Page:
As the unofficial end of summer arrives (Labor Day weekend here in the US), it's time for a look back of one of the most rapidly-moving chapters in Tech (and Internet) history ... again.
1) Microsoft delivered a very unexpected triple-play.
The Windows 7 Release Candidate was delivered to the public. Most reviews were solidly positive as the operating system prepares to hit the shelves in October. Many said 'It's what Vista should have been'. No argument from me but I think it's safe to say that Win 7 was a pleasant surprise on many fronts and the built-in backgrounds (IE: Eye Candy) may be all that's needed to see this operating system have a significant effect on PC sales in the fourth quarter. With pent-up demand for up-to-date computers looming from the recession, laptops with Win 7 could be one of the biggest holiday items out there.
BING - Microsoft's new search engine opened a lot of eyes. It wasn't a facelift for the previous search product 'Live'. It was all-new and MUCH better, and has been improving quietly since the launch. While Bing may never catch the relevancy factor of Google, the multi-million dollar launch campaign helped create a huge buzz. Will the buzz etch Google search numbers? We'll see. Regardless, it's safe to see very few saw Bing coming.
Windows Mobile 6.5 - Being touted as a dramatic improvement to past versions of Windows for Smartphones, several manufacturers are already onboard for the fall launch. iPhone and RIM's Blackberry could see some competition from Microsoft loyalists and particularly those interfacing with Microsoft-powered company infrastructures.
It's pretty safe to say the Summer of 2009 will go down as one of Microsoft's most innovative seasons in a long, long time.
Google's search product reached an all-time high in market share. Their ongoing emphasis on relevancy in search results kept 'Googling-it' at the top of the heap. Numerous Google products exited 'Beta'. Probably the most significant upcoming product from Google that bears watching is Google Wave, but with video chat embedded in Gmail as well as other reasons, it's safe to say that many mainstream users have switched to Google's e-mail service as well. Google's ChromeOS remains short on details but the new Google browser (Chrome) did etch out a 'real' market share number, in many cases rivaling Apple's Safari.
3) Apple. The release of the iPhone GS had a two-fold effect on the smartphone market. Early adopters and those that 'have to have the latest' made the switch to the latest 'super smartphone', while others, feeling the effects of the downturn, could pick up the 'old version' for less than $100 ... a key price point. There's simply no debating (anymore) that Apple's exclusive with AT & T held back sales but they were (very) potent nonetheless.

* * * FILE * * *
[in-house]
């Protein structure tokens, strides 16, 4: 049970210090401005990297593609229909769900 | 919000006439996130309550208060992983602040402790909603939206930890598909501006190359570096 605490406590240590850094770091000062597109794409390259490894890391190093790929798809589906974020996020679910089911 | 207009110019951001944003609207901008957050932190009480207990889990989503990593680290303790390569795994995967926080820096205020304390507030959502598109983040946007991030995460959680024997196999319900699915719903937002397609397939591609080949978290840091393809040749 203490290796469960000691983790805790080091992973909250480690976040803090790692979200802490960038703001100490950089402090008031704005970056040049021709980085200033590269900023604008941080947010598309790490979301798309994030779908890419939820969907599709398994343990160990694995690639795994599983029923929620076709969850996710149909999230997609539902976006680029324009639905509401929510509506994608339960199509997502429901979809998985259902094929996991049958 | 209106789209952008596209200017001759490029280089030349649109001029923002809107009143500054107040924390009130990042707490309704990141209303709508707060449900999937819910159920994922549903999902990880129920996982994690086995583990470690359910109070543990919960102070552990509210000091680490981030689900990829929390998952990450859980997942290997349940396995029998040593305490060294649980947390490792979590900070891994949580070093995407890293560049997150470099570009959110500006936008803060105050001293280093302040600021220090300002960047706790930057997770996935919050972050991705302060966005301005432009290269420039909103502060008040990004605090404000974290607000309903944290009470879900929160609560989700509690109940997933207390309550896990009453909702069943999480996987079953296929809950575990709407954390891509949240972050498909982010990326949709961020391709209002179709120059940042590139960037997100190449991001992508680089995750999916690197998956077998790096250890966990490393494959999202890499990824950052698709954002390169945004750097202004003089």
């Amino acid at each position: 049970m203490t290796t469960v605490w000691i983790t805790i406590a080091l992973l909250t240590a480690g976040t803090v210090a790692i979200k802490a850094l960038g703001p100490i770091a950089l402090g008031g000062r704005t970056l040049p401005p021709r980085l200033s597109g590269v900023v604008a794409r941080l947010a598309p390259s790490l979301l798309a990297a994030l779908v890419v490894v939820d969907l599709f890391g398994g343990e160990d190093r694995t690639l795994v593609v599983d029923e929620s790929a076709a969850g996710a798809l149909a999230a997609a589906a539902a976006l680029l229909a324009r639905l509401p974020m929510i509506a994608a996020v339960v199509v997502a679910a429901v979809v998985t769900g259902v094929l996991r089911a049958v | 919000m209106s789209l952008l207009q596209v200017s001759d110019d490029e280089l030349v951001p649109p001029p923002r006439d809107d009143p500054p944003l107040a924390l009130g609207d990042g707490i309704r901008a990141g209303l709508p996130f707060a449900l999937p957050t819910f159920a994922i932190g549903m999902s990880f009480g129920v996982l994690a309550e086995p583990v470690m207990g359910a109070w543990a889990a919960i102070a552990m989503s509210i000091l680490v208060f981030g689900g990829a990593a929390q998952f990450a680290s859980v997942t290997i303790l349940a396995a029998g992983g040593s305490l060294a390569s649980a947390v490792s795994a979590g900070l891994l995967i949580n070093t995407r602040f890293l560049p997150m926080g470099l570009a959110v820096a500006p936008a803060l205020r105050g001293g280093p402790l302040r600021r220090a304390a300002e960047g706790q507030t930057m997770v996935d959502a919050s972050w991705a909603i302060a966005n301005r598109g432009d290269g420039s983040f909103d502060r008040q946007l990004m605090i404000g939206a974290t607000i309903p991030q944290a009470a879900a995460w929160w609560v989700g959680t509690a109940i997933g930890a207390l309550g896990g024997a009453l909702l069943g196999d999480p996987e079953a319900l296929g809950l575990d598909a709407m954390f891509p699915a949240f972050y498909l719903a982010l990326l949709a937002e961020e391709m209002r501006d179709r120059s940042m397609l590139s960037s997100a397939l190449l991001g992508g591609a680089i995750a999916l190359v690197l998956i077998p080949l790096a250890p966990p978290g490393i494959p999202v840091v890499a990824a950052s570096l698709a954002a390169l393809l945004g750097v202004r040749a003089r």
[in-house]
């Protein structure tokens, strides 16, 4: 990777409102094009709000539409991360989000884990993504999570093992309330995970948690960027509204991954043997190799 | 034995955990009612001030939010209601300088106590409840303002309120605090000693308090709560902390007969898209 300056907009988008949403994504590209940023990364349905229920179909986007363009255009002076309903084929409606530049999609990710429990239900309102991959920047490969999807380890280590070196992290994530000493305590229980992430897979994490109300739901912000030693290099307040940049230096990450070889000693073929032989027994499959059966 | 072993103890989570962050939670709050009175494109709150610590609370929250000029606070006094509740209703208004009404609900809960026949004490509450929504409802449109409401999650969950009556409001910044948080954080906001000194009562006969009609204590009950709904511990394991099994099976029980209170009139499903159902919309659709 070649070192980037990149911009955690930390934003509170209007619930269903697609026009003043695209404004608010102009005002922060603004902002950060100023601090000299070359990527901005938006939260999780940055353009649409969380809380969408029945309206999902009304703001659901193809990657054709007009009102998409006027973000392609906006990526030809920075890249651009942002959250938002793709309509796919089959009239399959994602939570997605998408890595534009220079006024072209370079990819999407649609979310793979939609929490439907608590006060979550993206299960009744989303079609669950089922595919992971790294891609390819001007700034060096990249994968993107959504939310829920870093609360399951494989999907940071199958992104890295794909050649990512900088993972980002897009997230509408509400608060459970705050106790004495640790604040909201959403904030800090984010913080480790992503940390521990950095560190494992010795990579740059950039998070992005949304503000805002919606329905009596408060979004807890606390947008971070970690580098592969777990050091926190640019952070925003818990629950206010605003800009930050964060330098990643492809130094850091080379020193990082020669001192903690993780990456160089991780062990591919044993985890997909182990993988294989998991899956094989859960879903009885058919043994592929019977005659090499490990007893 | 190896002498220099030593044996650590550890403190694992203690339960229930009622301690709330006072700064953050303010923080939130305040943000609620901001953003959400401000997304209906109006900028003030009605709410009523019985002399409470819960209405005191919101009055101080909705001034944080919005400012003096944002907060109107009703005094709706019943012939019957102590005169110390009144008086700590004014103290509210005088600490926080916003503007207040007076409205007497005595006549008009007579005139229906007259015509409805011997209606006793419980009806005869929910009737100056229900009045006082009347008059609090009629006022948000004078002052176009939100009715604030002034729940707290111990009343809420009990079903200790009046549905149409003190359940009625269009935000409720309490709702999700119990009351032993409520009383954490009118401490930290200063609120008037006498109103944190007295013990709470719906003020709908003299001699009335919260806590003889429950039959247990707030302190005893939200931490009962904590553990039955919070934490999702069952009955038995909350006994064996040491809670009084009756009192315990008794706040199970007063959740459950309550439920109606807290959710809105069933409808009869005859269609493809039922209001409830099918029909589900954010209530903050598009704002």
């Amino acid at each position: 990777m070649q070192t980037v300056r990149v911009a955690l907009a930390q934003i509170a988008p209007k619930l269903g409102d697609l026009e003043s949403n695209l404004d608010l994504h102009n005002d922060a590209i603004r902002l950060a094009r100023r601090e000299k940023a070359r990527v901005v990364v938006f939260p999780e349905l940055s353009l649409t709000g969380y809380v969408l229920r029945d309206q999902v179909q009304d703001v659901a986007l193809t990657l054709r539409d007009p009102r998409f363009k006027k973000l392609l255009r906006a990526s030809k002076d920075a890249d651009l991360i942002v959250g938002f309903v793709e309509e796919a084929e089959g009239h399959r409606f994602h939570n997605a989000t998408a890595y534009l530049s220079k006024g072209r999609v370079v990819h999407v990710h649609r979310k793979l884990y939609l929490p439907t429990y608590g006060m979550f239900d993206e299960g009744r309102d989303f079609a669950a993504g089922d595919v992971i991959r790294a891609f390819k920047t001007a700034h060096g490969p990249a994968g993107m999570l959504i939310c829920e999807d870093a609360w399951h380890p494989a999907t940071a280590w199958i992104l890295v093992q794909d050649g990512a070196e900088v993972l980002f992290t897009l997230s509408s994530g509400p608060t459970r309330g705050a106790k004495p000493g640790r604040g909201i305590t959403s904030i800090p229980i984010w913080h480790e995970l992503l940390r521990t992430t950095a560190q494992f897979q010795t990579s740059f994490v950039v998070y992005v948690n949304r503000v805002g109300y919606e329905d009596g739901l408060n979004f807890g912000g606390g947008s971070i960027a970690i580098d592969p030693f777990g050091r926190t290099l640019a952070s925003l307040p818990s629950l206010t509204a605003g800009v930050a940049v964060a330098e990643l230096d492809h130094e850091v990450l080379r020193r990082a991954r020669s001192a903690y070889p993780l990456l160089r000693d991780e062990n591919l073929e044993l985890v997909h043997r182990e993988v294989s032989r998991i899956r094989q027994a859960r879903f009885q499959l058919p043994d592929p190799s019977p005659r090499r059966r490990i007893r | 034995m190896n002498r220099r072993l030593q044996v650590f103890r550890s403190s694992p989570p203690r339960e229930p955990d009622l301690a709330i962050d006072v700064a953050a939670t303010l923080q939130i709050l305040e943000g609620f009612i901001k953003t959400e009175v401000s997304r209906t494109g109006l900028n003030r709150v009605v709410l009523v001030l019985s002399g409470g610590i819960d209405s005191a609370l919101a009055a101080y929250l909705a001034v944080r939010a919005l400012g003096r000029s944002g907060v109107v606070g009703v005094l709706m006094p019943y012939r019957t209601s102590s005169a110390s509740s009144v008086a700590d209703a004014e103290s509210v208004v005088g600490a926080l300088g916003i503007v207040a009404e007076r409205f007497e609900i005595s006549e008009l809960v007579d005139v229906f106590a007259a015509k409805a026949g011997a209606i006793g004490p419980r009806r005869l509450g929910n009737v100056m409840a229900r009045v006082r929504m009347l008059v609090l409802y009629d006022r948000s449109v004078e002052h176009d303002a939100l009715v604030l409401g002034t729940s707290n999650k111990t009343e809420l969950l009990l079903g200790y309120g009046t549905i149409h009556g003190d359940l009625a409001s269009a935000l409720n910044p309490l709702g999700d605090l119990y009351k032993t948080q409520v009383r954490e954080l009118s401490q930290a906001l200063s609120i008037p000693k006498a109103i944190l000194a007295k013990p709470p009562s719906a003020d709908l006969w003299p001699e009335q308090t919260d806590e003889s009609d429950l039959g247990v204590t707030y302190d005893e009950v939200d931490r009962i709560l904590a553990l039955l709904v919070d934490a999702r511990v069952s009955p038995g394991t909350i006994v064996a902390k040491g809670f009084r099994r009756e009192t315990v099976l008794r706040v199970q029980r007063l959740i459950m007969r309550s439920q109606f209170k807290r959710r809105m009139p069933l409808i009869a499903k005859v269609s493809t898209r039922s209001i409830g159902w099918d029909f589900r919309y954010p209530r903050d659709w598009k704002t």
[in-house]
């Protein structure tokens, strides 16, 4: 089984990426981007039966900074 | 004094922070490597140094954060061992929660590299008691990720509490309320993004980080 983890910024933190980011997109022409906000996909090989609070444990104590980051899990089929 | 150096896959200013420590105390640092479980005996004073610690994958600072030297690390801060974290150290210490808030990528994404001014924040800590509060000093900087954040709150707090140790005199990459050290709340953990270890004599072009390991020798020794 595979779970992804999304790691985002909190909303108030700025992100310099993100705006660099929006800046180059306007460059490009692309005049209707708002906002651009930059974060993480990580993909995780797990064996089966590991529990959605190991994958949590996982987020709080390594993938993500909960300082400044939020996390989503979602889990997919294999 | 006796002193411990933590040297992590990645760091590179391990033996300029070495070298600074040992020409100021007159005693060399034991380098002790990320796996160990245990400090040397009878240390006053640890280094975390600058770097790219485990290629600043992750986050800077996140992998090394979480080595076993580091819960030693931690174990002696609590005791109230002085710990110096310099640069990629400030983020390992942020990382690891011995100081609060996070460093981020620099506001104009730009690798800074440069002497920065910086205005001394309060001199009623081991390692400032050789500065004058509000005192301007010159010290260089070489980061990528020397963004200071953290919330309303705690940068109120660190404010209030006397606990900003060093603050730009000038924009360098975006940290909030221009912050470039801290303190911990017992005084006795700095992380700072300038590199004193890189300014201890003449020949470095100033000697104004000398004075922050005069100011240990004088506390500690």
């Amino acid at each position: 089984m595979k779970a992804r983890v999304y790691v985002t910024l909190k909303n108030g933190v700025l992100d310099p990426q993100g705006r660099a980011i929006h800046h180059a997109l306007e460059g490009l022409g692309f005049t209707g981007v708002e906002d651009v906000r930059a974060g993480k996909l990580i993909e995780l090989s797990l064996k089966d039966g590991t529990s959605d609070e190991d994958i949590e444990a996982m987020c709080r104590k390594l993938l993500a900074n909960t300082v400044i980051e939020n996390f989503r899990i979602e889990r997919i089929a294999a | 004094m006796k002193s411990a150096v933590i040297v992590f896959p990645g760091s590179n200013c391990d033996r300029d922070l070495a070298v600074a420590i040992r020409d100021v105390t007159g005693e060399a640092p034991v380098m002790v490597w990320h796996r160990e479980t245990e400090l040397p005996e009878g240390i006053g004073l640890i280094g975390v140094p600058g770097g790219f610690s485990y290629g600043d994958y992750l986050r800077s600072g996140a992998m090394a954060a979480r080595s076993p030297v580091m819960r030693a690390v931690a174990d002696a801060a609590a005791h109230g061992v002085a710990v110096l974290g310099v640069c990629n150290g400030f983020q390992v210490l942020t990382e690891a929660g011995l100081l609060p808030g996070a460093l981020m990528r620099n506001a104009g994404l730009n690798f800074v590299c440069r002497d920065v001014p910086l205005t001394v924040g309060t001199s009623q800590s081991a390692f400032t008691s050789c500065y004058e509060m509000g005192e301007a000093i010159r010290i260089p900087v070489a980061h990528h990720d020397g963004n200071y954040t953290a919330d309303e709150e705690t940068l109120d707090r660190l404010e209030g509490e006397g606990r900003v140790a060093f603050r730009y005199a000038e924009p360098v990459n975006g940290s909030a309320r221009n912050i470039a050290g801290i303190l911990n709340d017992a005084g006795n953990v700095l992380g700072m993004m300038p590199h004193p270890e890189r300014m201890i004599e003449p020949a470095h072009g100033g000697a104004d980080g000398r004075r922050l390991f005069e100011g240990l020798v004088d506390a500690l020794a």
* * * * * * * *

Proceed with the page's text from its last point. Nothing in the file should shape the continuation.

4) Facebook. Surprise ... your Mom's on Facebook.
Facebook took the mainstream by storm. While that brought some problems (scammers and the like), Facebook not only now has a massive (daily) user base but new apps (Farmville??) are keeping users there ... and begging to be monetized. To everyone's surprise (and dismay in some cases), Facebook bought the most innovative product on the web the last two years running ... Friendfeed. Started by a group of ex-Googlers, Friendfeed successfully broke down a variety of web barriers and created a new playing field in 'sharing'. The entire (small) staff was hired, Friendfeed's offices closed and new offices opened at Facebook in less than three weeks time. Add to all of this, Facebook's Connect ...which was simply the best implementation of a secondary log-in and saw almost immediate implementation by many prominent websites and social networks.
Twitter garnered a mainstream buzz through the media and also managed to find a spot on tens of thousands of websites. The 140 character real-time network was immediately adopted by media folks as well as marketing companies but average Internet users still aren't 'buying in' on a regular basis. Twitter continues to successfully overcome obstacles including significant outages (in the early Twitter days) a barrage of 'spammy followers' not to mention a huge DDos attack which probably came as a forward looking wake-up call.
Google's YouTube not only saw a respectable percentage of the company's searches but also managed to become the third major social media outlet on most major blogs alongside Twitter and Facebook. YouTube very well might be Google's next cash cow going into 2010.
While VC's (and certainly banks) reigned in their investing due to the times, many well-known tech personalities either started new companies or changed companies this past summer. The list is long but it'll be interesting to watch some develop their own niche in the coming months.
Finally ... I'm not big on lists because someone's always left out. Sure these are some of the biggest names in Tech. They also moved nicely while others were either quiet and/or repositioning.
Keep an eye on Acer, IBM and LG.
Thanks to those who took the time to write as I changed occupations in the last two months and SEO and Tech Daily wasn't exactly 'daily' :) ....
Your 'pal' is still here and very concerned about all of you that are being hammered by the current economic climate. Keep the faith!